Are you wondering how to maximize your 401(k) contribution without feeling like you won’t have any money leftover to spend?
Hey, I get it! When I was just starting out as a young professional, I started off by contributing what I thought was a decent amount to my 401(k) retirement plan (10 percent or so) …
But as we started really defining how much money we’d eventually need to retire, especially as our goal timeline transitioned from our 60’s down to our 40’s, it quickly became apparent that our savings rate wasn’t enough. If we were going to retire early successfully, then we were going to need to substantially bump up our 401(k) contributions. And by A LOT!
So how do you do that? Let’s be real … you only make a fixed amount of money each year. Where is this “extra” money supposed to come from? And how can you stay disciplined enough to not use this future savings for all of the bills and expenses that you’ve got to deal with “now” in the present?
Maybe this is why it’s been stated that over half (51%) of Americans aren’t contributing anything at all to their employer sponsored retirement plan (according to Forbes).
Well, I’m here to tell you that there’s hope! There’s a very simple way to maximize your 401(k) contributions without breaking your household budget or feeling like you have to live off of a fraction of your income.
It’s called the 401(k) raise ratchet method, and I can personally tell you that it was a very painless way for me to increase my retirement savings – all the way up until I reached the IRS annual maximum contribution limit. In fact, this method was so effective, we used it not just to increase my savings rate, but also that of my wife and our two IRA’s!
Want to see how it works? Okay … but first let’s get a better understanding of why we’ll be focusing on your 401(k) plan rather than other traditional savings options.
Why Focus on Your 401(k)?
What is it that makes saving your money in a 401(k) plan different from other ways you could be saving? Why aren’t we focused on building up a traditional bank account or investment portfolio (outside of your retirement plan)?
For two BIG reasons …
1- You Effectively Save More Money By Avoiding Taxes
Unlike traditional saving and investment accounts, a traditional 401(k), 403(b), or thrift plan (depending on where you work), is tax-deferred. This means you save your money BEFORE the taxes are taken out.
Think of it this way. When the average person thinks about saving their money, it’s often with money from their paycheck – money that they’ve paid taxes on. This means that, in reality, every dollar they earned is really only worth about 78 cents because the other 22 cents went to the government in the form of taxes.
This is where saving your money in a 401(k) can be a huge advantage! When you save money tax-deferred, every dollar earned is a dollar you could be saving for yourself. Nothing is passed on to taxes! Now you’re effectively saving an extra 28% more than if you were to try to save your money after taxes.
That’s not a point to be taken lightly. Let’s say you use this raise ratchet method and you’re able to save all the way up to the IRS maximum limit of $19,000. Do this and now you’re stashing away an extra +$5,000 more that would have otherwise went to the government. That’s a lot of extra money just for simply being smart about how and where you choose to grow your nest egg!
(To learn more about why this works, check out this post I wrote here.)
2- Getting Free Money From Employer Matching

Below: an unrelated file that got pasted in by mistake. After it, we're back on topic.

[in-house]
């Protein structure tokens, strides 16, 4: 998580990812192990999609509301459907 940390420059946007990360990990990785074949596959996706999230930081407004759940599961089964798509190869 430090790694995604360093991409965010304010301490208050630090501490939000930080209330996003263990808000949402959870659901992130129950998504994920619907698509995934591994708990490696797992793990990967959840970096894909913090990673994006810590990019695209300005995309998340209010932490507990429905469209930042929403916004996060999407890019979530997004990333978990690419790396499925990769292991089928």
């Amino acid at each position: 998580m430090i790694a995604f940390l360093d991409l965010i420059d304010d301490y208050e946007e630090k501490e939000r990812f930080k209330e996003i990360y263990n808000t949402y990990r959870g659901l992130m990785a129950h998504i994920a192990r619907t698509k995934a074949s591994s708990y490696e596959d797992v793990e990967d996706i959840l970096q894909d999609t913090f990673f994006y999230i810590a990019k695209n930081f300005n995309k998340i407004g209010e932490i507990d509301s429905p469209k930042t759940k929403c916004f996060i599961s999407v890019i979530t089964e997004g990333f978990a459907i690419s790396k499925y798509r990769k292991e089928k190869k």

The other big reason to focus on maximizing your 401(k) contributions before other savings options: 401(k) employer matching contributions.
What are 401(k) matching contributions? It’s FREE money your employer gives you simply for participating in their 401(k) plan!
According to the Bureau of Labor Statistics, 51% of employers in the U.S. will match some percentage of the amount of money you contribute to your 401(k) plan. That means on average you could be earning an extra 3.5% of your salary – all for just being responsible and putting it away for retirement someday.
When I used to manage several employees, I was always amazed at how many people ignored this point (or simply didn’t care). To me, it was a very simple deal: The more money you contribute, the more FREE money they give you!
How to Increase Your 401(k) Contributions Using the Raise Ratchet Method
So what exactly is the 401(k) raise ratchet and how does it help you to contribute the maximum to your 401(k)?
Simple. When you get a raise from your employer, simply take the increase amount and divide it in half. Next, increase your 401(k) contribution by whatever this amount of money is. Then repeat every time you get another raise or pay increase.
Do this enough times year after year, and eventually you’ll find yourself contributing all the way up to the full IRS maximum amount you’re allowed to make to your 401(k).
Let’s say you currently earn $50,000 per year and contribute 10% to your 401(k) ($5,000 per year).
Your employer gives you a 4% increase for the year = $2,000.
Take half of this raise amount ($1,000) and increase your 401(k) contribution to $6,000 total.
Great! Now you will be able to enjoy both having more disposable income as well as the responsible act of saving more for retirement.
Why Does the 401(k) Raise Ratchet Method Work?
The 401(k) raise ratchet method works because it doesn’t intrude upon your current budget. Strategically, you’re making contribution increases right at the moment when you’re least likely to “feel” them – when your income goes up!
According to USA Today, one of the big excuses why more people don’t participate or contribute more money into their 401(k) plans is because they say it cuts into their other “financial priorities”. This could be anything from a legit savings goal (i.e. a new home) to completely unnecessary spending habits such as a splurge at the mall. Either way, it’s a pain that most people would much rather simply avoid!
This is why waiting until you receive a raise or pay increase is the perfect time to make the switch. The effect you’d feel would be seamless.